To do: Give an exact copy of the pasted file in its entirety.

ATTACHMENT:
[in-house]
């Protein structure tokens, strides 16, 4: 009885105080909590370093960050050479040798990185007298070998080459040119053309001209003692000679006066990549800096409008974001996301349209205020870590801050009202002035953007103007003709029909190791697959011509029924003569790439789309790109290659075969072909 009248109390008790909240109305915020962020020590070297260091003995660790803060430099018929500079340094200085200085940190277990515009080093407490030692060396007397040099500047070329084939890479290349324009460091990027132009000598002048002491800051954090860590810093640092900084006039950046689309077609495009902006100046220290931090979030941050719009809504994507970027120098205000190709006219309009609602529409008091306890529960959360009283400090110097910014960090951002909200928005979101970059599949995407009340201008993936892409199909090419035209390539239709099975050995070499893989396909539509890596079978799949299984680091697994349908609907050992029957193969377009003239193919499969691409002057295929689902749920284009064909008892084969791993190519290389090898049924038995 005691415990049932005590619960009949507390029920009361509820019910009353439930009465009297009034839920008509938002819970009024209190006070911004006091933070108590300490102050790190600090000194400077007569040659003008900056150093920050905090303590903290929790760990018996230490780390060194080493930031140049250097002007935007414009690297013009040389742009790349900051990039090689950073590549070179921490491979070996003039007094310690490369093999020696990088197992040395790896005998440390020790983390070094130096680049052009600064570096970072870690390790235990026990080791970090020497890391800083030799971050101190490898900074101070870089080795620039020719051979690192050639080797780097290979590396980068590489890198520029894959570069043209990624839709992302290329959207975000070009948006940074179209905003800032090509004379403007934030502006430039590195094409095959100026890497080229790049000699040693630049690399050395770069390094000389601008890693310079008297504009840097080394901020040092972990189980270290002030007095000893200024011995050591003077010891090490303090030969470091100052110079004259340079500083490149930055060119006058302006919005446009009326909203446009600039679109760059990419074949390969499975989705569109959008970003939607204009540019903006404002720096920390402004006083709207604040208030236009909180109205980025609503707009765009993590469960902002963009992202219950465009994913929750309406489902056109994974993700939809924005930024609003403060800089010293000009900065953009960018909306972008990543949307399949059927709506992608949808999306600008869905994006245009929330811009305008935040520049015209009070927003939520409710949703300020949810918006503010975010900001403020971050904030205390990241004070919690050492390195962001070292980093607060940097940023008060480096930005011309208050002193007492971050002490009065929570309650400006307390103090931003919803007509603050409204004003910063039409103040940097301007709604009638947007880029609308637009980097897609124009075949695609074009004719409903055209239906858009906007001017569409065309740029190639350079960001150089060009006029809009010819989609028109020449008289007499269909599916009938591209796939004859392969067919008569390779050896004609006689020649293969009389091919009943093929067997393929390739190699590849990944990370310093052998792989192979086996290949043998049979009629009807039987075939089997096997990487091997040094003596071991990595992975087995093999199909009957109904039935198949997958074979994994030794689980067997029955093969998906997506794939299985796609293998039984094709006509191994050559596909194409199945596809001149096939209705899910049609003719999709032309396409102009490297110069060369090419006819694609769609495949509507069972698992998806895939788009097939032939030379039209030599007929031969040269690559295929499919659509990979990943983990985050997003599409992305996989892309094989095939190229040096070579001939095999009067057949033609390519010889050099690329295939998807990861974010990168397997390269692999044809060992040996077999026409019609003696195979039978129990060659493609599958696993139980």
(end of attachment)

[in-house]
């Protein structure tokens, strides 16, 4: 009885105080909590370093960050050479040798990185007298070998080459040119053309001209003692000679006066990549800096409008974001996301349209205020870590801050009202002035953007103007003709029909190791697959011509029924003569790439789309790109290659075969072909 009248109390008790909240109305915020962020020590070297260091003995660790803060430099018929500079340094200085200085940190277990515009080093407490030692060396007397040099500047070329084939890479290349324009460091990027132009000598002048002491800051954090860590810093640092900084006039950046689309077609495009902006100046220290931090979030941050719009809504994507970027120098205000190709006219309009609602529409008091306890529960959360009283400090110097910014960090951002909200928005979101970059599949995407009340201008993936892409199909090419035209390539239709099975050995070499893989396909539509890596079978799949299984680091697994349908609907050992029957193969377009003239193919499969691409002057295929689902749920284009064909008892084969791993190519290389090898049924038995 005691415990049932005590619960009949507390029920009361509820019910009353439930009465009297009034839920008509938002819970009024209190006070911004006091933070108590300490102050790190600090000194400077007569040659003008900056150093920050905090303590903290929790760990018996230490780390060194080493930031140049250097002007935007414009690297013009040389742009790349900051990039090689950073590549070179921490491979070996003039007094310690490369093999020696990088197992040395790896005998440390020790983390070094130096680049052009600064570096970072870690390790235990026990080791970090020497890391800083030799971050101190490898900074101070870089080795620039020719051979690192050639080797780097290979590396980068590489890198520029894959570069043209990624839709992302290329959207975000070009948006940074179209905003800032090509004379403007934030502006430039590195094409095959100026890497080229790049000699040693630049690399050395770069390094000389601008890693310079008297504009840097080394901020040092972990189980270290002030007095000893200024011995050591003077010891090490303090030969470091100052110079004259340079500083490149930055060119006058302006919005446009009326909203446009600039679109760059990419074949390969499975989705569109959008970003939607204009540019903006404002720096920390402004006083709207604040208030236009909180109205980025609503707009765009993590469960902002963009992202219950465009994913929750309406489902056109994974993700939809924005930024609003403060800089010293000009900065953009960018909306972008990543949307399949059927709506992608949808999306600008869905994006245009929330811009305008935040520049015209009070927003939520409710949703300020949810918006503010975010900001403020971050904030205390990241004070919690050492390195962001070292980093607060940097940023008060480096930005011309208050002193007492971050002490009065929570309650400006307390103090931003919803007509603050409204004003910063039409103040940097301007709604009638947007880029609308637009980097897609124009075949695609074009004719409903055209239906858009906007001017569409065309740029190639350079960001150089060009006029809009010819989609028109020449008289007499269909599916009938591209796939004859392969067919008569390779050896004609006689020649293969009389091919009943093929067997393929390739190699590849990944990370310093052998792989192979086996290949043998049979009629009807039987075939089997096997990487091997040094003596071991990595992975087995093999199909009957109904039935198949997958074979994994030794689980067997029955093969998906997506794939299985796609293998039984094709006509191994050559596909194409199945596809001149096939209705899910049609003719999709032309396409102009490297110069060369090419006819694609769609495949509507069972698992998806895939788009097939032939030379039209030599007929031969040269690559295929499919659509990979990943983990985050997003599409992305996989892309094989095939190229040096070579001939095999009067057949033609390519010889050099690329295939998807990861974010990168397997390269692999044809060992040996077999026409019609003696195979039978129990060659493609599958696993139980």